Although there are certain types of unhealthy discrimination, it is not optimal for bureaucrats to determine which types are permissible for the rest of society. Instead, we should allow families in society to choose the schools that do not partake in the discriminatory practices that they deem to be non-permissible.

And here we are, back at the same old problems. First, there's the libertarian paradox--if we allow people the freedom of choice to discriminate as they wish, that automatically robs other people of their freedom to choose. Second, if a bunch of people choose poorly, all of us suffer (including losing our freedom to choose). Society has a vested interest in limiting the spread of racism and ignorance, not just because those are morally and ethically bad, but because they make society work worse. Unhealthy discrimination is unhealthy for society as a whole.

In all fairness, it's not just a libertarian problem. It's also a democracy problem; freedom to have your voice is great and necessary, but when you use that voice to promote damaging vile stuff, we have a problem. Plenty of districts have managed to implement and maintain discrimination using democratic processes.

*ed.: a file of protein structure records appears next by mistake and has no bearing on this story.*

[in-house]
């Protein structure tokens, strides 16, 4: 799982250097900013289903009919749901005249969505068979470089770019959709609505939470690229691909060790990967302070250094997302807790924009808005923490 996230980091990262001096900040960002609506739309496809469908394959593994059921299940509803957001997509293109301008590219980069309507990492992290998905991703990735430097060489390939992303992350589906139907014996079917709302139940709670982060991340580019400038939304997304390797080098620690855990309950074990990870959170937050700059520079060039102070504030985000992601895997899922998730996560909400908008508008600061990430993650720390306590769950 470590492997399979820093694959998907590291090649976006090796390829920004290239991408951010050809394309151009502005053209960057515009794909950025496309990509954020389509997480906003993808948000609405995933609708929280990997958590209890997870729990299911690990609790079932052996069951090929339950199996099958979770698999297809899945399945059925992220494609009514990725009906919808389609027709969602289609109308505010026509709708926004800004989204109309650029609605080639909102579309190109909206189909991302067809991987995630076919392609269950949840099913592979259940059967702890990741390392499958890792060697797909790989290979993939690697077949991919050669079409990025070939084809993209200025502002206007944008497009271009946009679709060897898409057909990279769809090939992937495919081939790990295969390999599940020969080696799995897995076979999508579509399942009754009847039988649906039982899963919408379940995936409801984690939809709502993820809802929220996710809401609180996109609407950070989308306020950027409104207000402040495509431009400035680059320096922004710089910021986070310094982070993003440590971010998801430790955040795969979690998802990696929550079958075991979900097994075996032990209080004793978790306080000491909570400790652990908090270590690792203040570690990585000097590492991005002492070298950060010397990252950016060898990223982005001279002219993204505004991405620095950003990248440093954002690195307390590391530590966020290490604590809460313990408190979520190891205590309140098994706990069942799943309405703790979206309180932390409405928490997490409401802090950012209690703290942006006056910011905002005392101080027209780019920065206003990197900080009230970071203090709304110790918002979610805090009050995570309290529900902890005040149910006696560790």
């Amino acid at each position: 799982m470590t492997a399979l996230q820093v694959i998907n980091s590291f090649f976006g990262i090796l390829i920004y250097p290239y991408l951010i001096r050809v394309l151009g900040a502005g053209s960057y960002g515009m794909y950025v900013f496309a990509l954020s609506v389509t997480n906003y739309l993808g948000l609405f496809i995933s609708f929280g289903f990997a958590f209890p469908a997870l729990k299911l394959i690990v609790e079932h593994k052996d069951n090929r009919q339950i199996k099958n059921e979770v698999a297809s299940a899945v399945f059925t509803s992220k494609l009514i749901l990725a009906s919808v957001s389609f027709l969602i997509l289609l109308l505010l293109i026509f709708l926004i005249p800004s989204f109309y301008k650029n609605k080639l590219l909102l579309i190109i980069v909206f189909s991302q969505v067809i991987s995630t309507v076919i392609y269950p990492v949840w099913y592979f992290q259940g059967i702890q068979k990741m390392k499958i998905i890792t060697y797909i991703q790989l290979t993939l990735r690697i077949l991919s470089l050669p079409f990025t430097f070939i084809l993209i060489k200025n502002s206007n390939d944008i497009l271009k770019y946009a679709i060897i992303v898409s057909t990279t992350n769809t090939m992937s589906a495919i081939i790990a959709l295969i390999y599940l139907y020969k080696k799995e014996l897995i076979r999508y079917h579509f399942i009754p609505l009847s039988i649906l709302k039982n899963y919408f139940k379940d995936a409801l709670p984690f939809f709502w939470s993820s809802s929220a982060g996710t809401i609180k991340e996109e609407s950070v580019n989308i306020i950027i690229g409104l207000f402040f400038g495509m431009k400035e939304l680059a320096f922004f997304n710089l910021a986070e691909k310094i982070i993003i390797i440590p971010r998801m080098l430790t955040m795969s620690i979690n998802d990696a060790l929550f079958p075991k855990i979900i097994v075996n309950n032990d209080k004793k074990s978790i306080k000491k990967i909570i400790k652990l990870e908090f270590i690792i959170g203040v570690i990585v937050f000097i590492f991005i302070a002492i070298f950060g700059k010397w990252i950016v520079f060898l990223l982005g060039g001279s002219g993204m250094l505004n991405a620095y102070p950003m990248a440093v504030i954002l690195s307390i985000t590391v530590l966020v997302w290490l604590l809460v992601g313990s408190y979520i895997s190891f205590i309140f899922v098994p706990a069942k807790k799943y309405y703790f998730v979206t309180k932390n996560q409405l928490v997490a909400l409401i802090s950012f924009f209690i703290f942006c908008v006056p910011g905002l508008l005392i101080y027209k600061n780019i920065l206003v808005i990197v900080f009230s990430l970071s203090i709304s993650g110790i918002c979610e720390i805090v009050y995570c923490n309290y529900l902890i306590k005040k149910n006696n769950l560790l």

But as hard as the problem is to wrestle with, "Just let the free market sort it out" is not a solution. To be clear, legalizing discrimination would not improve education--it would (as it always does) provide cover for bigotry and unhealthy discrimination, thereby making education so much worse for people who get the short end of the stick.

And I'm not sure that DeAngelis and Friedman actually think the free market really will solve segregation, so much as they think the free market should be the primary value driving policy, and if that results in segregation and inequity, oh well, that's just the price of Freedom. 


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Peter Greene

Peter Greene has been a high school English teacher in Northwest Pennsylvania for over 30 years. He blogs at Curmudgucation. ...